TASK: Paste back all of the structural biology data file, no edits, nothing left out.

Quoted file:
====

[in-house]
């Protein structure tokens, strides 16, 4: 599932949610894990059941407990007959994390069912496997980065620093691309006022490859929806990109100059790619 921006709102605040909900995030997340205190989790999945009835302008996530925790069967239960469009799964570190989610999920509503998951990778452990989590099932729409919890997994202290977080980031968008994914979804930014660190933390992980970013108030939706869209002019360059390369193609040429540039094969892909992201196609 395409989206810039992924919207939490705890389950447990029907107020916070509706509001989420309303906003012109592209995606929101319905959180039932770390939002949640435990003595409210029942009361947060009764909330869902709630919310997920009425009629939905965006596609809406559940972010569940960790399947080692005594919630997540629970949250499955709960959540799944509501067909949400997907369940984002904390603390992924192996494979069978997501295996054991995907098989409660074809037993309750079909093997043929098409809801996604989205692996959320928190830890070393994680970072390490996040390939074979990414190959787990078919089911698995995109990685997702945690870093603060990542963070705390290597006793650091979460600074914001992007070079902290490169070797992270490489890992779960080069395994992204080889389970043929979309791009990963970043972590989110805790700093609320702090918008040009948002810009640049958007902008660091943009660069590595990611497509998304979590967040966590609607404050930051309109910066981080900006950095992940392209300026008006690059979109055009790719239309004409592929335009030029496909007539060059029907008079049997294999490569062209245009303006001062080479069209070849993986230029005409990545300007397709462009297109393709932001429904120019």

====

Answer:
[in-house]
């Protein structure tokens, strides 16, 4: 599932949610894990059941407990007959994390069912496997980065620093691309006022490859929806990109100059790619 921006709102605040909900995030997340205190989790999945009835302008996530925790069967239960469009799964570190989610999920509503998951990778452990989590099932729409919890997994202290977080980031968008994914979804930014660190933390992980970013108030939706869209002019360059390369193609040429540039094969892909992201196609 395409989206810039992924919207939490705890389950447990029907107020916070509706509001989420309303906003012109592209995606929101319905959180039932770390939002949640435990003595409210029942009361947060009764909330869902709630919310997920009425009629939905965006596609809406559940972010569940960790399947080692005594919630997540629970949250499955709960959540799944509501067909949400997907369940984002904390603390992924192996494979069978997501295996054991995907098989409660074809037993309750079909093997043929098409809801996604989205692996959320928190830890070393994680970072390490996040390939074979990414190959787990078919089911698995995109990685997702945690870093603060990542963070705390290597006793650091979460600074914001992007070079902290490169070797992270490489890992779960080069395994992204080889389970043929979309791009990963970043972590989110805790700093609320702090918008040009948002810009640049958007902008660091943009660069590595990611497509998304979590967040966590609607404050930051309109910066981080900006950095992940392209300026008006690059979109055009790719239309004409592929335009030029496909007539060059029907008079049997294999490569062209245009303006001062080479069209070849993986230029005409990545300007397709462009297109393709932001429904120019």